Chartered Institute of Building Magazine of the Chartered Institute of Building
CM NEWSLETTER

Concrete ‘printing' opens up new possibilities

Architect Foster and Partners and engineer Buro Happold are collaborating with scientists at Loughborough University to commercialise a technique known as concrete printing which could free architects from the restraints of current construction methods.

The Loughborough team, led by Dr Richard Buswell and Professor Simon Austin from the University’s School of Civil and Building Engineering, has made dramatic progress with additive manufacturing technologies, where models created on-screen can be formed into three-dimensional components at full scale.

Conventionally, concrete is poured into temporary formwork – an efficient method of moulding if the shapes are straight, simple and the variations minimised.  Introduce curves and complexity, and the expense rapidly increases.

In the Freeform Construction project, a special type of concrete is deposited very precisely under computer control, layer by layer, from a 3D computer-aided-design (CAD) model.  Using this technology, very complex sections of buildings can be created without the high cost penalties associated with traditional methods.

Speaking about the project Buswell said: “Using Freeform every section of a building could be unique if necessary – produced by calling up a new design on-screen and setting the process to work.  Components could be created with ready-made internal voids and ducts for services, and with shapes that made the most of their insulating properties.  Because each piece would be tailor-made, there would be virtually no waste.  The possibilities are endless; it is a very exciting project.”

The research team has now obtained technology-transfer funding from the Engineering and Physical Sciences Research Council (EPSRC) to commercialise the process, collaborating with Foster + Partners, Buro Happold and Hyundai Engineering & Construction.

Colin McKinnon, innovation director at Buro Happold, said: “Through our involvement in the project we will help the research team assess the design, manufacturing and commercial potential of this innovative technology.”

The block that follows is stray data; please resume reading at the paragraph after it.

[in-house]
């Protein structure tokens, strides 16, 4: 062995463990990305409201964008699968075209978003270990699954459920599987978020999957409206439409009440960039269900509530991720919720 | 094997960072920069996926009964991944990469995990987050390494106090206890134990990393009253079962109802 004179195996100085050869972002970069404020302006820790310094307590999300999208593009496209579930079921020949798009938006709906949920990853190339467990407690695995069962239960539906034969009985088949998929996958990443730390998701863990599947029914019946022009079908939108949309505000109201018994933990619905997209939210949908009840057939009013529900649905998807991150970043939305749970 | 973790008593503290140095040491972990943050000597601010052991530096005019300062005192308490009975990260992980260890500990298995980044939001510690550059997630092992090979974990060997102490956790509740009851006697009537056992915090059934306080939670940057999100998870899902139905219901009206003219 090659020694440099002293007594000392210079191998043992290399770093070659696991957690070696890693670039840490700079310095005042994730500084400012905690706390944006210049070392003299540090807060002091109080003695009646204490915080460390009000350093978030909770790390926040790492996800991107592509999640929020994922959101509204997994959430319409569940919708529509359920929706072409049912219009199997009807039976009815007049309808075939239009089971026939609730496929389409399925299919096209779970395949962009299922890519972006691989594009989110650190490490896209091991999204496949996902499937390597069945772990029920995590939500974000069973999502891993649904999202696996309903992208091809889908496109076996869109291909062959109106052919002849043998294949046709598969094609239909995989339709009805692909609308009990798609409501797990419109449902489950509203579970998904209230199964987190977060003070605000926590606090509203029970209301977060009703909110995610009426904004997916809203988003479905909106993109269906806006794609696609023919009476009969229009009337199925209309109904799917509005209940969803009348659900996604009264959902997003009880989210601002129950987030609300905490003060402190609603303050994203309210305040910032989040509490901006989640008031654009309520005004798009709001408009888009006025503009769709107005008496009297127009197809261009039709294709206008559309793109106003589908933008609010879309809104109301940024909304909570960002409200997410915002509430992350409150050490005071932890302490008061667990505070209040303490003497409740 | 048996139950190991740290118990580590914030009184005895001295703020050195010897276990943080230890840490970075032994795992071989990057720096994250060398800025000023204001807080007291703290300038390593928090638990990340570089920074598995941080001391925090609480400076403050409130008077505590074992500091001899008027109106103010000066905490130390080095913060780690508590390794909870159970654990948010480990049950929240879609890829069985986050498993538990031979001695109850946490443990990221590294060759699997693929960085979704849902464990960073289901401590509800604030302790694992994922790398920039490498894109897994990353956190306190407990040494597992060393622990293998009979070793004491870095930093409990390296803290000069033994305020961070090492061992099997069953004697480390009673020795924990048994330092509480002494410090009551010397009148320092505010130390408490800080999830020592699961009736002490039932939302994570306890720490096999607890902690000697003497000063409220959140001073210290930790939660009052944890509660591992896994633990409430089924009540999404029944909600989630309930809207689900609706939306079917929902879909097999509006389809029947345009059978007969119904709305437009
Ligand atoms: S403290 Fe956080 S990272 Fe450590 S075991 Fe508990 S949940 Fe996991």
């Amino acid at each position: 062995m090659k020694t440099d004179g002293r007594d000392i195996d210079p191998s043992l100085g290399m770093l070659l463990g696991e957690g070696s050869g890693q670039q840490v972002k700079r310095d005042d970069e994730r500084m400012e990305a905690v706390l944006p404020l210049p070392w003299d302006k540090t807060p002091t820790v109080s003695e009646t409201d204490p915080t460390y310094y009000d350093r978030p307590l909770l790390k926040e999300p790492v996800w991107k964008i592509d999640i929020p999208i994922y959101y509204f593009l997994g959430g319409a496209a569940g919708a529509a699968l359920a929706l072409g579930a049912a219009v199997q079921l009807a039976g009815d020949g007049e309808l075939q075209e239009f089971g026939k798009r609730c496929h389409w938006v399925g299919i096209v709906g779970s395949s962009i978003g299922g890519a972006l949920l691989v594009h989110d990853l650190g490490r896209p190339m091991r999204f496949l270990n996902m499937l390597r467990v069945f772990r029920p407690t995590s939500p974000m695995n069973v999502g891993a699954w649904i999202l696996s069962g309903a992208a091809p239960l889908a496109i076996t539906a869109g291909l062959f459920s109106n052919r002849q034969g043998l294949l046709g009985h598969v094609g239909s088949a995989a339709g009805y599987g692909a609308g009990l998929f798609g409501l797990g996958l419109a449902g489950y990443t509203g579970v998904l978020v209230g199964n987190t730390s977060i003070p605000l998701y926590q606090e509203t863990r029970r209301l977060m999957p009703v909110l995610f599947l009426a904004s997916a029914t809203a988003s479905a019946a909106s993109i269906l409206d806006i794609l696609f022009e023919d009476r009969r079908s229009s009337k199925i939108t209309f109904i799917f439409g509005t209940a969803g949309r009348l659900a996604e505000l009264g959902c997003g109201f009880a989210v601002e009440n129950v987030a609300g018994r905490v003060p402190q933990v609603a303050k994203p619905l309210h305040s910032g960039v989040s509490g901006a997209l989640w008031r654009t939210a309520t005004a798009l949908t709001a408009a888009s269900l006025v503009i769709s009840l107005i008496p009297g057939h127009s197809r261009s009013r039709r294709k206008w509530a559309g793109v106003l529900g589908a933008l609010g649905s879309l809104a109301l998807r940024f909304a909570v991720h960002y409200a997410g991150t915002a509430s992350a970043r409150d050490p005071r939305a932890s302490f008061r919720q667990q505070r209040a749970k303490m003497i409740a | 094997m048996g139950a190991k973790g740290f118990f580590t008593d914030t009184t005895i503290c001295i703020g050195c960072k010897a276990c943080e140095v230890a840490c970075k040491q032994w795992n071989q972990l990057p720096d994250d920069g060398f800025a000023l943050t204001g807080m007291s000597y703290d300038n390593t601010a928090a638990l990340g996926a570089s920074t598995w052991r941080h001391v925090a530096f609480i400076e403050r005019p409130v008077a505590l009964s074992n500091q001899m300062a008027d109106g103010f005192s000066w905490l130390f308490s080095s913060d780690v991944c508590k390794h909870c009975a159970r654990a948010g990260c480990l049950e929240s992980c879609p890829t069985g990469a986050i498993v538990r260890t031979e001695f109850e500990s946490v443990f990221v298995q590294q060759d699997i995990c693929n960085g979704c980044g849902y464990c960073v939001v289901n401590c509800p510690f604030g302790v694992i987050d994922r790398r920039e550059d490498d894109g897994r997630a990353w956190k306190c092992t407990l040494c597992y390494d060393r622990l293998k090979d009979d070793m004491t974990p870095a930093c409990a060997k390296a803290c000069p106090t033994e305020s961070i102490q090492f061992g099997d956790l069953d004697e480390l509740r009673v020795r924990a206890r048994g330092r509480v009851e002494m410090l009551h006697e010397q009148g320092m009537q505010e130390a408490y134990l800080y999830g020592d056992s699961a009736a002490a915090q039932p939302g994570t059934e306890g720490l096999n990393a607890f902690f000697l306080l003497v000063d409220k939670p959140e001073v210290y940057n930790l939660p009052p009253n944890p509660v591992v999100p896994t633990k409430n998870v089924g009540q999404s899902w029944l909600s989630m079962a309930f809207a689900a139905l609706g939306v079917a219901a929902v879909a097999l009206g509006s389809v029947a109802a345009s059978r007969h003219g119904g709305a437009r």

Xavier De Kestelier, associate partner, at architects Foster + Partners added: “This project gives us tremendous opportunities to see what construction technology will be like in the next five or 10 years.’’

Comments

We make stairs. I am doing research on 3d printing of staircases. It would-be be interesting to print shapes that can be filled later with concrete when it is placed in a building.
Let me know what you think.
cca@houtcomfort.be

  • 4th Sep 2014, at 08:15 AM
  • Cabergs Chris

Leave a comment

News

27 April 2017 How's that! New stand set to wow crowds this summer at Lord's

27 April 2017 A new look for Construction Manager

27 April 2017 Heathrow boss reveals major offsite plans

27 April 2017 H&S inspectors down by a quarter since 2010

27 April 2017 Bouygues to trial trailblazing 3D technology

25 April 2017 The solution: Morgan Sindall goes round the bend in Slough

25 April 2017 In pictures: Crossrail's striking station ceilings

25 April 2017 Emoji are a sign of the times on Dutch building

25 April 2017 O'Rourke appoints first independent chairman

25 April 2017 Multiplex on hiring spree after bumper 2016

25 April 2017 Contractor fined for Francis Crick Institute fatality

25 April 2017 New housing group to build 1,200 homes a year

25 April 2017 HSE consults on independent FFI dispute process

24 April 2017 New CIOB MD seeks to strengthen links with grass roots

24 April 2017 Schools paying thousands for work under PFI deal

24 April 2017 Skanska races to develop concrete robots

24 April 2017 Pair fined £66k each for roof safety breaches

24 April 2017 SNC-Lavalin agrees £2bn Atkins takeover

20 April 2017 Pay strike threatens Hinkley point construction

20 April 2017 CITB to launch offsite training courses